Tuning a Violin

Once I had my fiddle all set up, the next thing I had to do was tune the instrument. Thankfully, my kit came with an electric tuner, which you attach to the scroll of the fiddle — apparently it needs to feel the vibration as well as hear the note? I dunno. But it works well enough, and I’m glad to have it.

While I’ve had experience tuning guitars in the past, violins are a bit different. They only have 4 strings, for one thing. And they also have these things called fine tuners on the tailpiece. Once again, I turned to the series of videos I was learning from to see how it was done. This one is a bit ponderous, because one has to “stretch the strings” at first, and requires several tunings.

It was at this point that I started to see the first minor flaw with my cheap violin. Tuning the E string is very difficult, and I often have to leave it slightly undertuned out of fear of snapping it. There’s a lot of pressure going on with the E string in particular, and though I have a second set of strings that came with the kit, I really didn’t want to start out breaking in a new instrument by losing a string immediately. Plus, I’m just scared of the whole concept of string snapping.

I also found that the main tuning peg for my E string doesn’t like to stick and hold well. I learned that I needed to try to apply some pressure inward to get it to catch. It did, but it still slips a lot. There’s something called peg drops I might need to invest in. Apparently slipping pegs are not uncommon.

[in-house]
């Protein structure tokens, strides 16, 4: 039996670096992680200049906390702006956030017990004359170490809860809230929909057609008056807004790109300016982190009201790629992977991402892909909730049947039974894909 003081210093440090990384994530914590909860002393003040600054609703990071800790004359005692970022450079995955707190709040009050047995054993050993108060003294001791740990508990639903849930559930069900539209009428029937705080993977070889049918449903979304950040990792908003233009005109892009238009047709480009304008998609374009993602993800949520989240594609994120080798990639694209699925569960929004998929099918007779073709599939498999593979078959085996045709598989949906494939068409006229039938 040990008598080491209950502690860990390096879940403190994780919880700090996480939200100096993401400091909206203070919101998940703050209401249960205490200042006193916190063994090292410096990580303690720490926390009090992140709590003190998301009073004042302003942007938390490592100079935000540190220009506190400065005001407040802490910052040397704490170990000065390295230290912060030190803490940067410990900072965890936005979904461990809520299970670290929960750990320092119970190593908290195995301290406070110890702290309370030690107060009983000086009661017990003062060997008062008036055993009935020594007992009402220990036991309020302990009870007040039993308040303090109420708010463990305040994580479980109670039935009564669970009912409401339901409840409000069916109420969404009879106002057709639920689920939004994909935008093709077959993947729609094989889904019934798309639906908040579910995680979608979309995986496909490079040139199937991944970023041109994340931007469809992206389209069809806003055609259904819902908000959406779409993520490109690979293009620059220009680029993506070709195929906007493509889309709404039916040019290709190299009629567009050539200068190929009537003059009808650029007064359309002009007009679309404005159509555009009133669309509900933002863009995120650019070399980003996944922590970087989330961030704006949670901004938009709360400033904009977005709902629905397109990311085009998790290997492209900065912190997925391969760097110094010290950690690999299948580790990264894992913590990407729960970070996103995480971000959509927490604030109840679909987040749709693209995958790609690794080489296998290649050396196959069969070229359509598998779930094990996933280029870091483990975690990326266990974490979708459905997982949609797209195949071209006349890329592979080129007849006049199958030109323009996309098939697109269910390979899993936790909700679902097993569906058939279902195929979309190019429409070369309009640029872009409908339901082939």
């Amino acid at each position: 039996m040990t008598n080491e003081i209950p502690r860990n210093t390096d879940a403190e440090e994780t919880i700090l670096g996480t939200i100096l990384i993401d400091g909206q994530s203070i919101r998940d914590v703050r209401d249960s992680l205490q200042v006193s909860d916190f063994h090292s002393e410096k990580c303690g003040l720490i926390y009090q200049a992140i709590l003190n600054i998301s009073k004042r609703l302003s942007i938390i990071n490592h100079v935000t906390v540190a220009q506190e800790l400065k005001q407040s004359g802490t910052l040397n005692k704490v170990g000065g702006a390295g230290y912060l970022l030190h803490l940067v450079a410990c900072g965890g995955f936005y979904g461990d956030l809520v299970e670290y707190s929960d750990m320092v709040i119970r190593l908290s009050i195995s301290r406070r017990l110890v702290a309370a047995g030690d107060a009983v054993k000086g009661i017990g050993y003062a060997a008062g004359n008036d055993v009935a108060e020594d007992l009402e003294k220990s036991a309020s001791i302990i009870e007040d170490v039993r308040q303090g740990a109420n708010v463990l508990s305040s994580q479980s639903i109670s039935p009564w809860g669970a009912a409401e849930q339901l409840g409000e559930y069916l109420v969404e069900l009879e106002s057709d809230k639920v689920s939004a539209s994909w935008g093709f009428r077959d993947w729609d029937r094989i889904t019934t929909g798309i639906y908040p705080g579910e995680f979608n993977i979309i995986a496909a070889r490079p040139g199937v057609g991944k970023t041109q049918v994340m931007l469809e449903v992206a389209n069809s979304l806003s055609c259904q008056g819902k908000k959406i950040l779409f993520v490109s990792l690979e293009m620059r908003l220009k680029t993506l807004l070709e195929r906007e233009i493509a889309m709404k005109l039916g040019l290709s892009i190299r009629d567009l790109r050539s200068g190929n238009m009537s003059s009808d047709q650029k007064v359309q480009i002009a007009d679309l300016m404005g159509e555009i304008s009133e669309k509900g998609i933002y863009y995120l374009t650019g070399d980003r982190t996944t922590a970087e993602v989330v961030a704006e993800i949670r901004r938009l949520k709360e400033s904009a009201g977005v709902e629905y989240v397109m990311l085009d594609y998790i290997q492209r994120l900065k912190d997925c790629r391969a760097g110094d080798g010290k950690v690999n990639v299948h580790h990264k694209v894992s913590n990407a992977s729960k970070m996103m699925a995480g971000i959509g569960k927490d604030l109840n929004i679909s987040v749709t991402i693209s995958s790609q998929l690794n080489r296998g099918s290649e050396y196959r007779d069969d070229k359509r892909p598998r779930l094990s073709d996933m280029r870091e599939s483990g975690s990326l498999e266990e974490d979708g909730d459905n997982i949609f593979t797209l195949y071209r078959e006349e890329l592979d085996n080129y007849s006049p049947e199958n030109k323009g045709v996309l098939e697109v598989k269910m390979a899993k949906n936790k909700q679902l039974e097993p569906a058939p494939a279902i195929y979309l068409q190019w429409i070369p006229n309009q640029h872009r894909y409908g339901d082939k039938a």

Anyhow, once I got my fiddle in tune, I took the first official picture of it. You can see it here, with the tuner still attached!

It may be a VSO, but it’s not a bad looking little instrument. And at the time, I was just proud that I’d learned enough to set up the strings, place the bridge, and tune the instrument…. since this was the first time I’d really touched a violin of any sort.

You’ll notice that I also added a chart to the finger board – violins don’t have frets like a guitar, so you have to learn the positions. I’m really glad I picked this up because it’s starting to be really useful now that I’m learning individual notes in my practices.

You can find this guide on Amazon. Though there are others similar to it, this was the one I chose, and I’m happy with it. It was pretty easy to put on (granted, I did this before I put the bridge on and all). But even with a set-up violin, I doubt it would be any trouble to place.

Now, with an instrument set up and in tune, there’s still a few more things I needed to learn about before I could start: the bow and rosin.

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